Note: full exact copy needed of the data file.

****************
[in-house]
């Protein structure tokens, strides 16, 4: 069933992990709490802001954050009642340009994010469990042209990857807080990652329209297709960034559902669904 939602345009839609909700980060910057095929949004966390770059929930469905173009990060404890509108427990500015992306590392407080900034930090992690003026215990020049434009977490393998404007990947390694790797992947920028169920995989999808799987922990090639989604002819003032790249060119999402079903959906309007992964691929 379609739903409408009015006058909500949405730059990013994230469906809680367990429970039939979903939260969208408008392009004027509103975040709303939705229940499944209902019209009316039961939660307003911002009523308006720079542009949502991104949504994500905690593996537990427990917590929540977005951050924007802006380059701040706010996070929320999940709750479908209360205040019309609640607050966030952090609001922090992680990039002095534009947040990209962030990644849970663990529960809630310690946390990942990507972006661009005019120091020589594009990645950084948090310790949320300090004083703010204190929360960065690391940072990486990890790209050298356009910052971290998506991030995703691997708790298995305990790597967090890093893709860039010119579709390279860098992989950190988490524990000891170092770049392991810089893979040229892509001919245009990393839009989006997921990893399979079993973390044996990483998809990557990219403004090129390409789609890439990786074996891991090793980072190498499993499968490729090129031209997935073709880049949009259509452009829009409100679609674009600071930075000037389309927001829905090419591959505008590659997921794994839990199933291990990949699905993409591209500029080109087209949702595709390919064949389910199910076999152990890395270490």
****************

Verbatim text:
[in-house]
């Protein structure tokens, strides 16, 4: 069933992990709490802001954050009642340009994010469990042209990857807080990652329209297709960034559902669904 939602345009839609909700980060910057095929949004966390770059929930469905173009990060404890509108427990500015992306590392407080900034930090992690003026215990020049434009977490393998404007990947390694790797992947920028169920995989999808799987922990090639989604002819003032790249060119999402079903959906309007992964691929 379609739903409408009015006058909500949405730059990013994230469906809680367990429970039939979903939260969208408008392009004027509103975040709303939705229940499944209902019209009316039961939660307003911002009523308006720079542009949502991104949504994500905690593996537990427990917590929540977005951050924007802006380059701040706010996070929320999940709750479908209360205040019309609640607050966030952090609001922090992680990039002095534009947040990209962030990644849970663990529960809630310690946390990942990507972006661009005019120091020589594009990645950084948090310790949320300090004083703010204190929360960065690391940072990486990890790209050298356009910052971290998506991030995703691997708790298995305990790597967090890093893709860039010119579709390279860098992989950190988490524990000891170092770049392991810089893979040229892509001919245009990393839009989006997921990893399979079993973390044996990483998809990557990219403004090129390409789609890439990786074996891991090793980072190498499993499968490729090129031209997935073709880049949009259509452009829009409100679609674009600071930075000037389309927001829905090419591959505008590659997921794994839990199933291990990949699905993409591209500029080109087209949702595709390919064949389910199910076999152990890395270490």